Ensure children have access to food and drink to limit interruptions. Making TV or iPad time a ‘treat’ and saving it until you desperately need a distraction to get work done will help too.

Manage work communication

A major part of staying connected to our workplace will be conducting work meetings via teleconference, Zoom, or the like. This can be particularly tricky with house-bound children in the background, but there are steps you can take to try and eliminate distraction as much as possible.

For school-aged kids, explain to them prior to the call that you aren’t to be disturbed, and give them the option of writing a note on some paper for you if there is an emergency. For younger ones, scheduling calls over nap time or screen time can mean you have some quiet. Children do better when they can see you – it can be tempting to close doors, but this can often trigger children and they will naturally seek connection with you – often leading them to call out, bang on the door or complain that they need something urgently.

Remember that this unusual situation means we’re all in the same boat – so if you do get interrupted, don’t sweat it, solve the issue, and carry on as before.

Regularly check in with your kids

It can be easy to assume that kids are unaffected by any worry or negative news. Despite the busyness, we need to keep an eye out for tell-tale signs of stress or anxiety in our children. Sudden moodiness or clinginess, trouble going to sleep, withdrawal, decreased appetite, or bedwetting are all indicators that your child is dealing with heavy emotions.

Despite the busyness, we need to keep an eye out for tell-tale signs of stress or anxiety in our children.

Make the time to discuss these issues with your child, and try and make your home a safe, calm environment. Have regular chats about anything they may have heard or seen through media. Encourage healthy habits like exercise and self-care, and demonstrate these by your own example. Keep up special play times that are uninterrupted and led by your child, as these make your child feel safe and secure, and most importantly connected.

Ask for support and stay connected

Many community support services, such as Karitane, are now upscaling what is on offer to their customers and clients to ensure that the public has the assistance and relief we need at this time. Many general practices and national services similar to Karitane are providing services via telehealth. Please check with your local health services.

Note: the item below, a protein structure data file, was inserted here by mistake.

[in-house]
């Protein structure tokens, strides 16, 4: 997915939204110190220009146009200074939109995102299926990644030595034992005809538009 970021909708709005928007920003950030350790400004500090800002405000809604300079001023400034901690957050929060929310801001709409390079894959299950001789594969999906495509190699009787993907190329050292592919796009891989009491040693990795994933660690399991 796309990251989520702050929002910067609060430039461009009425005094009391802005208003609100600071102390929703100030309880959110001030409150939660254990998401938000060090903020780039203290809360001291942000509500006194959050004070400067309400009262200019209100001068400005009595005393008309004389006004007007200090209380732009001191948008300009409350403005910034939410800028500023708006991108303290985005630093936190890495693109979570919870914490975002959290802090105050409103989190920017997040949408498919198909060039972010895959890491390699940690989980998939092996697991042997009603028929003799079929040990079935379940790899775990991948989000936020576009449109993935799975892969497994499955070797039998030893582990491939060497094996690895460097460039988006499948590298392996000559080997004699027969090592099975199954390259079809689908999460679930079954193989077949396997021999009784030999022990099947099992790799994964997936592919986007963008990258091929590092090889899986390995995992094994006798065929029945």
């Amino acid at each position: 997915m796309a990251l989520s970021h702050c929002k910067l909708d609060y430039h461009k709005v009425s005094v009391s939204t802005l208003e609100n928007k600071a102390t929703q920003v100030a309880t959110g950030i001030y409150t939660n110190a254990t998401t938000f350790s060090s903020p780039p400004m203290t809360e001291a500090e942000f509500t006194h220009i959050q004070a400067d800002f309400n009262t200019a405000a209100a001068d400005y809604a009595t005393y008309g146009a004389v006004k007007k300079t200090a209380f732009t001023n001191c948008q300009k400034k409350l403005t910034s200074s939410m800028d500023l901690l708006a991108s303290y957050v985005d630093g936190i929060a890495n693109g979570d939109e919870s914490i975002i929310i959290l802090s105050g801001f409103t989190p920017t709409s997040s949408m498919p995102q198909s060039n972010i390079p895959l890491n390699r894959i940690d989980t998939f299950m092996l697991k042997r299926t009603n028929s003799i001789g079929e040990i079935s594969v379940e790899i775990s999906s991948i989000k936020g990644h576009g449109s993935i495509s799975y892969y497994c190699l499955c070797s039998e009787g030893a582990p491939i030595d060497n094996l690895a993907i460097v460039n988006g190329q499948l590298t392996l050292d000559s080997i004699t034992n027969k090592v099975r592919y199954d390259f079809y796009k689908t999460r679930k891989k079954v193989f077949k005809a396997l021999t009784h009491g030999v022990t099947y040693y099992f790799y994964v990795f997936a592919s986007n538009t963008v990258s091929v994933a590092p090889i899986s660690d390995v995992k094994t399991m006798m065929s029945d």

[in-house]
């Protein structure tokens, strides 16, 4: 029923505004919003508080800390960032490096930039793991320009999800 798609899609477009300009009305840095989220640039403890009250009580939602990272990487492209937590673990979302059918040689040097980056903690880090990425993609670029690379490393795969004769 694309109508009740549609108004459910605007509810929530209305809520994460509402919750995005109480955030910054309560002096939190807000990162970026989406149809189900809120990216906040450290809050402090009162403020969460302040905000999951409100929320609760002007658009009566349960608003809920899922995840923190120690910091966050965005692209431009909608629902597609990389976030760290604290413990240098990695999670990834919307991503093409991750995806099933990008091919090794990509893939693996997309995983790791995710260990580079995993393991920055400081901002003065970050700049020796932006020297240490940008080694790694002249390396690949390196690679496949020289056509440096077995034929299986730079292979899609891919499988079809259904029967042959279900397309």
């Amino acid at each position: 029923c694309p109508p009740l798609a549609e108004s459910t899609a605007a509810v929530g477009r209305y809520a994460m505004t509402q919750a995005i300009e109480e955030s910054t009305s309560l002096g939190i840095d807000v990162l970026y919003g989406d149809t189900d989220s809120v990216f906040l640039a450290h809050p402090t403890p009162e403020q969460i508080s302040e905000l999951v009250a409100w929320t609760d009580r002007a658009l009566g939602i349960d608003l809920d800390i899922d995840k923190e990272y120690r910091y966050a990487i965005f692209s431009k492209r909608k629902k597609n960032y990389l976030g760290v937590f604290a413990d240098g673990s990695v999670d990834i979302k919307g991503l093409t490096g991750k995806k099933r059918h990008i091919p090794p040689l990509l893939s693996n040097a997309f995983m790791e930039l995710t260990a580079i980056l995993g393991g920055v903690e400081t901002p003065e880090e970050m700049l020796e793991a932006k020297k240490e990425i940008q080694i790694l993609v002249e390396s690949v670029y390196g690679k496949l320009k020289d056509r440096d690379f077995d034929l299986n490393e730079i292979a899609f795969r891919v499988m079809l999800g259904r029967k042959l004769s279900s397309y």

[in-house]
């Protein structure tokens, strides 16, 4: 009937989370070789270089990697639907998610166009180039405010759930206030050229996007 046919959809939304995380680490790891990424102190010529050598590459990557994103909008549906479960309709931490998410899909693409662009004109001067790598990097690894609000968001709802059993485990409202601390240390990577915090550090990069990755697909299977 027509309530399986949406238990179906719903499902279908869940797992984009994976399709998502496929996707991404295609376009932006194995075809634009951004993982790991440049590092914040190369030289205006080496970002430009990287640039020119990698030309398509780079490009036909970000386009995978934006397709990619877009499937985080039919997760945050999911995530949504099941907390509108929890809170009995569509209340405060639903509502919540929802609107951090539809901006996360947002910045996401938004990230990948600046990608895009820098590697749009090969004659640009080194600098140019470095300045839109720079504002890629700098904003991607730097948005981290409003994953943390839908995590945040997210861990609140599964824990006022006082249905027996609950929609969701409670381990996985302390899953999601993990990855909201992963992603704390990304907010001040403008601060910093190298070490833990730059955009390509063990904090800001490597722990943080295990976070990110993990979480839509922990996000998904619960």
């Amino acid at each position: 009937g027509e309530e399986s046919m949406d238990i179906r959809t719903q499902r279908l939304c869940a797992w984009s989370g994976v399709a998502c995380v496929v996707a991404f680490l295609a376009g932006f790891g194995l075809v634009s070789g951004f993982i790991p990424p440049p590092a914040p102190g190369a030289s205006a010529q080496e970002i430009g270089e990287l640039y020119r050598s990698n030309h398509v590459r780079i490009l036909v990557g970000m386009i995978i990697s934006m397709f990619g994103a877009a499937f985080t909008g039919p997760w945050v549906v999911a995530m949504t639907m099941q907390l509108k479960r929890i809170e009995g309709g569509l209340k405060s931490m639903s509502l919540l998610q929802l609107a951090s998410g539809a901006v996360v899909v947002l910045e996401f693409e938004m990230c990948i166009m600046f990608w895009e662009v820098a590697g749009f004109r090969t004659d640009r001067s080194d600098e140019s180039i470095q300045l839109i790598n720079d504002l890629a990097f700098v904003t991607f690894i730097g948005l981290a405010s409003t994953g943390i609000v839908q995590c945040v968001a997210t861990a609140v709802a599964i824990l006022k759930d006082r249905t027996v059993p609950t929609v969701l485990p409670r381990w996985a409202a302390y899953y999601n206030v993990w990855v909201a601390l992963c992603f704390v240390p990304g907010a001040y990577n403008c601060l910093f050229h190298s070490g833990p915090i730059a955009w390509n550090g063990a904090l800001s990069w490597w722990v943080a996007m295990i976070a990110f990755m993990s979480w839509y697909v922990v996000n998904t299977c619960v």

'Although we may need to self-isolate, now is still very much the time to stay connected. Don’t isolate yourself in any other way other than physically and seek support as required. It’s very important to focus on our mental health during this time, as well as our children’s mental health - and consider the up side of being together,' said Sharlene Vlahos, Director of Education and Business Development, Karitane.

'Don’t isolate yourself in any other way other than physically and seek support as required.'

- Sharlene Vlahos, Karitane

When it comes to work, your employer knows this is an unfamiliar situation, and they may very well be in the same boat in terms of juggling children at home while working. Don’t be afraid to ask for support, or discuss anything that may not be working well. As we all work through this experience together, we can find support in each other. 

Written collaboratively by Parents At Work and Karitane. This is an extracted of an article originally published on the Parents At Work website.

About the author

Parents At Work a is membership-based organisation providing work + family education and policy advisory services  to workplaces and individuals.